[Python-ideas] datetime: Support infinity

Steven D'Aprano steve at pearwood.info
Mon Jan 26 12:44:40 CET 2015

On Mon, Jan 26, 2015 at 10:14:23AM +0100, Antoine Pitrou wrote:
> On Mon, 26 Jan 2015 09:24:07 +0100
> Thomas Güttler <guettliml at thomas-guettler.de> wrote:

> > PostgreSQL can store the representation of an “infinite” date, timestamp, or interval. Infinite dates are not available 
> > to Python, so these objects are mapped to date.max, datetime.max, interval.max. Unfortunately the mapping cannot be 
> > bidirectional so these dates will be stored back into the database with their values, such as 9999-12-31.

> Unless someone has a real-world use for the values of date.max,
> datetime.max, interval.max, I find it rather counter-productive to not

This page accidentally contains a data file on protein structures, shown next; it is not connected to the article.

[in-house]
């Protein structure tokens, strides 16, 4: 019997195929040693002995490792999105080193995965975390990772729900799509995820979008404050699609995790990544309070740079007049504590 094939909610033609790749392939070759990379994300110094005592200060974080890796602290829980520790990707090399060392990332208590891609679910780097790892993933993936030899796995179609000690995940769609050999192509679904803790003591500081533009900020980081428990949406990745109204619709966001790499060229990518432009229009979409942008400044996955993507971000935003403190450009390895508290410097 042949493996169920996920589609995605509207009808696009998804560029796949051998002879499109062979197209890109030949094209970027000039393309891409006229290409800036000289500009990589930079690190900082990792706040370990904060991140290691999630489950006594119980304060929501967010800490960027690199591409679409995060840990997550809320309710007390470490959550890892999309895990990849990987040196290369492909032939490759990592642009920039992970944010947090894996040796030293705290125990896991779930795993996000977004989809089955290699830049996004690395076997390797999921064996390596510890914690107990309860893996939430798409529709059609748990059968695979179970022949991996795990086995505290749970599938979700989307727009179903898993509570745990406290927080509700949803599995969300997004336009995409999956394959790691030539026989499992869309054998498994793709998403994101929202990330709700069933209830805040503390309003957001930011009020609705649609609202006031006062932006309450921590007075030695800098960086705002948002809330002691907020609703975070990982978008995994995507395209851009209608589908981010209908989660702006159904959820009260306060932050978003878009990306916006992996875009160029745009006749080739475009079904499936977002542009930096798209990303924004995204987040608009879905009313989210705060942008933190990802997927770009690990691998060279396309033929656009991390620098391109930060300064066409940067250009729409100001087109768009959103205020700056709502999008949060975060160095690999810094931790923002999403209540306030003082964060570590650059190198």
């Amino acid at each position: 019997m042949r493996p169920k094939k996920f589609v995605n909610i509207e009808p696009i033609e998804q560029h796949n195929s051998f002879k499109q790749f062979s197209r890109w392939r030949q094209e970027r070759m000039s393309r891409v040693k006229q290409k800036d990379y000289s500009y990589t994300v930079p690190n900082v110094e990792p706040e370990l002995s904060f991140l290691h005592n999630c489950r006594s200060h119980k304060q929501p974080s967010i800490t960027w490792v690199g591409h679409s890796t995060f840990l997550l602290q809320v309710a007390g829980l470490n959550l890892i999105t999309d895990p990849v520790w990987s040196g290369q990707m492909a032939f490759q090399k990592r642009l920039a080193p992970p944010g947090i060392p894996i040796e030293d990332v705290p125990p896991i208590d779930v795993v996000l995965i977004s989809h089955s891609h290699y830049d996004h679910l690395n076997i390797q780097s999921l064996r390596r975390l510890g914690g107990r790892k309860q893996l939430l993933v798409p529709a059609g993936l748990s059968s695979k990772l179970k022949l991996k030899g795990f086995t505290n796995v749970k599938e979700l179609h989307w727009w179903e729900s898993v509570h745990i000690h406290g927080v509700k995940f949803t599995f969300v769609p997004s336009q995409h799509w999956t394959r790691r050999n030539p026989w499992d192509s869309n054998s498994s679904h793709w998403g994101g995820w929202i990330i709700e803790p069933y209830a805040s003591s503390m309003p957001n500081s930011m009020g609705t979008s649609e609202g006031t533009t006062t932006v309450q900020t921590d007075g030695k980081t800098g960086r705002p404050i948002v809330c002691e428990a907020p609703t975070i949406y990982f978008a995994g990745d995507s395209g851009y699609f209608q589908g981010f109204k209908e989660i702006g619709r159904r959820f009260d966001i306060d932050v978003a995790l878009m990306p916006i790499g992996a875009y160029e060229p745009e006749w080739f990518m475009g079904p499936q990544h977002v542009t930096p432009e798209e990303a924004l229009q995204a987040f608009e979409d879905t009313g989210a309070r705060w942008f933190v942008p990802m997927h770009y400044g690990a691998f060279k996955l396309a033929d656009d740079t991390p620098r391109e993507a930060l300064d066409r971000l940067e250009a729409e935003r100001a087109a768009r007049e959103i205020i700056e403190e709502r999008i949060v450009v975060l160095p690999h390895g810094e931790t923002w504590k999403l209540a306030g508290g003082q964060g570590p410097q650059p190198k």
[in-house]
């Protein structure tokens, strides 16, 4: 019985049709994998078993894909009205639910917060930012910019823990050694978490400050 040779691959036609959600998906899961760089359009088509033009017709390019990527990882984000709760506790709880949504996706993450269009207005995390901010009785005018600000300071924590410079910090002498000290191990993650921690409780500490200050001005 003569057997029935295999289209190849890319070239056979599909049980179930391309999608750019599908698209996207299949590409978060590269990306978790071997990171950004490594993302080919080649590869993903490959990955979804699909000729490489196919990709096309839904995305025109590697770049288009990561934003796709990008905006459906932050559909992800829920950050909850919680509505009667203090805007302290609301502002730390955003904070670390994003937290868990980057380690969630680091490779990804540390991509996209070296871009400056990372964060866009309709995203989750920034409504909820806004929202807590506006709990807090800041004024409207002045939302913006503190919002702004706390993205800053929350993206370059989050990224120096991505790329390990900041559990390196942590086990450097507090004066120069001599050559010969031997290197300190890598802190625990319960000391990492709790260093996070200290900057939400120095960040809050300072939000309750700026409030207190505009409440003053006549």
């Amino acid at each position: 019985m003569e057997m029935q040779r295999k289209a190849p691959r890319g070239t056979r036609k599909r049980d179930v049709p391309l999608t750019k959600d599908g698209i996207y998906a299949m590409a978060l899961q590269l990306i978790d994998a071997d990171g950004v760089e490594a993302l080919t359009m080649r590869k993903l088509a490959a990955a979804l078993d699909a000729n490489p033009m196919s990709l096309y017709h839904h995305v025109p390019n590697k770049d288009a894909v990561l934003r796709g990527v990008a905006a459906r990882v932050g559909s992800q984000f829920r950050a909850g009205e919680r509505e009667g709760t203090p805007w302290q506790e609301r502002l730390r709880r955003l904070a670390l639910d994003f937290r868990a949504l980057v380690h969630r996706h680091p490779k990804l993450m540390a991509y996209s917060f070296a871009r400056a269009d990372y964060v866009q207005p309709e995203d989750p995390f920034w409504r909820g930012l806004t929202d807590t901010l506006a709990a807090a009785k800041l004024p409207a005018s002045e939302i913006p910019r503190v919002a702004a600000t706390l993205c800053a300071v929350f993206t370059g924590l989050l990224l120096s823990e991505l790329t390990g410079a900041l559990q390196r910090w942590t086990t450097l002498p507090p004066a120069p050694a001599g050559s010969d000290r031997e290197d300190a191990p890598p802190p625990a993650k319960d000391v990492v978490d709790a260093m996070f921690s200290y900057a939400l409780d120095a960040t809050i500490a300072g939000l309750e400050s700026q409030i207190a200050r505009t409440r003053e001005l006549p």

> store them back as infinities.

That would make them de-facto infinities that weirdly don't look like 

py> datetime.date.max
datetime.date(9999, 12, 31)

If I'm reading this page correctly, PostgreSQL supports a lot of dates 
that Python doesn't, up to 5874897AD:


so it might not matter if 9999-12-31 gets turned into infinity rather 
than treated as a normal date.

> Adding infinities to the datetime module would probably be possible but
> someone has to figure out the arithmetic rules. Do we need "not a time"
> when adding infinity to -infinity?

I shouldn't think so. The purpose of NANs in IEEE-754 maths is to allow 
the programmer to delay dealing with the failed operation until the end 
of the calculation. I don't think that date calculations tend to be 
anywhere as complicated as mathematical ones, so it would be acceptable 
to just raise an exception.

Besides, Postgresql doesn't have a "NotATime" value, so if we're trying 
to match what they do, we don't need one either.


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